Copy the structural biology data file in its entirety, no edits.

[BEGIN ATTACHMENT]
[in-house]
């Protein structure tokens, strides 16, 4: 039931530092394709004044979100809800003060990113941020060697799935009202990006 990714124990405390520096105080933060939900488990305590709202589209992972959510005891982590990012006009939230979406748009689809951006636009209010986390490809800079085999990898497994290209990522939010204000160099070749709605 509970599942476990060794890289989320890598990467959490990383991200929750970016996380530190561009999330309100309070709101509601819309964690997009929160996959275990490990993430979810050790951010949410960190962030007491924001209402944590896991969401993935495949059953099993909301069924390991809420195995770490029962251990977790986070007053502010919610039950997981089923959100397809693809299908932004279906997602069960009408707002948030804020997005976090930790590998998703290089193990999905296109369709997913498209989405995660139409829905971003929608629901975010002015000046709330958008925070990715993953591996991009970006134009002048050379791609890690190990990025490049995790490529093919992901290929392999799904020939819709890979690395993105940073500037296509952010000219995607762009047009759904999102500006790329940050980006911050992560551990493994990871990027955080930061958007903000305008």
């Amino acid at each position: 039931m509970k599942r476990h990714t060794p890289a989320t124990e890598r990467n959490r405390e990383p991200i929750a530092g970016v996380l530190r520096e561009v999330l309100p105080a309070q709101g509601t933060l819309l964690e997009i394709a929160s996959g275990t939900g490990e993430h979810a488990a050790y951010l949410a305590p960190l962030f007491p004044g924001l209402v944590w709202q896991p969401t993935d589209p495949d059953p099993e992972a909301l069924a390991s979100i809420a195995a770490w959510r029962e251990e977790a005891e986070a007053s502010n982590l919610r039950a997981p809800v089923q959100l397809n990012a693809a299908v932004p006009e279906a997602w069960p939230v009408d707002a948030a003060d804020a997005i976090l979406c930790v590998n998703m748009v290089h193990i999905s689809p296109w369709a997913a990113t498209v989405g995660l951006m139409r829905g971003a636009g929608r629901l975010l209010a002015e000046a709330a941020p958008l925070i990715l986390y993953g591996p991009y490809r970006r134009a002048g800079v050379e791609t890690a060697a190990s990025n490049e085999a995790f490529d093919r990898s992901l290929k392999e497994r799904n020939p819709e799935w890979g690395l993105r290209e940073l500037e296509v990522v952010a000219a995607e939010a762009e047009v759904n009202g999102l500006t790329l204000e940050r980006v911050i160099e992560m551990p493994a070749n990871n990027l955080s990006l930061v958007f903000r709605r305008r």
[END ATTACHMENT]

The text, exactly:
[in-house]
């Protein structure tokens, strides 16, 4: 039931530092394709004044979100809800003060990113941020060697799935009202990006 990714124990405390520096105080933060939900488990305590709202589209992972959510005891982590990012006009939230979406748009689809951006636009209010986390490809800079085999990898497994290209990522939010204000160099070749709605 509970599942476990060794890289989320890598990467959490990383991200929750970016996380530190561009999330309100309070709101509601819309964690997009929160996959275990490990993430979810050790951010949410960190962030007491924001209402944590896991969401993935495949059953099993909301069924390991809420195995770490029962251990977790986070007053502010919610039950997981089923959100397809693809299908932004279906997602069960009408707002948030804020997005976090930790590998998703290089193990999905296109369709997913498209989405995660139409829905971003929608629901975010002015000046709330958008925070990715993953591996991009970006134009002048050379791609890690190990990025490049995790490529093919992901290929392999799904020939819709890979690395993105940073500037296509952010000219995607762009047009759904999102500006790329940050980006911050992560551990493994990871990027955080930061958007903000305008």
């Amino acid at each position: 039931m509970k599942r476990h990714t060794p890289a989320t124990e890598r990467n959490r405390e990383p991200i929750a530092g970016v996380l530190r520096e561009v999330l309100p105080a309070q709101g509601t933060l819309l964690e997009i394709a929160s996959g275990t939900g490990e993430h979810a488990a050790y951010l949410a305590p960190l962030f007491p004044g924001l209402v944590w709202q896991p969401t993935d589209p495949d059953p099993e992972a909301l069924a390991s979100i809420a195995a770490w959510r029962e251990e977790a005891e986070a007053s502010n982590l919610r039950a997981p809800v089923q959100l397809n990012a693809a299908v932004p006009e279906a997602w069960p939230v009408d707002a948030a003060d804020a997005i976090l979406c930790v590998n998703m748009v290089h193990i999905s689809p296109w369709a997913a990113t498209v989405g995660l951006m139409r829905g971003a636009g929608r629901l975010l209010a002015e000046a709330a941020p958008l925070i990715l986390y993953g591996p991009y490809r970006r134009a002048g800079v050379e791609t890690a060697a190990s990025n490049e085999a995790f490529d093919r990898s992901l290929k392999e497994r799904n020939p819709e799935w890979g690395l993105r290209e940073l500037e296509v990522v952010a000219a995607e939010a762009e047009v759904n009202g999102l500006t790329l204000e940050r980006v911050i160099e992560m551990p493994a070749n990871n990027l955080s990006l930061v958007f903000r709605r305008r």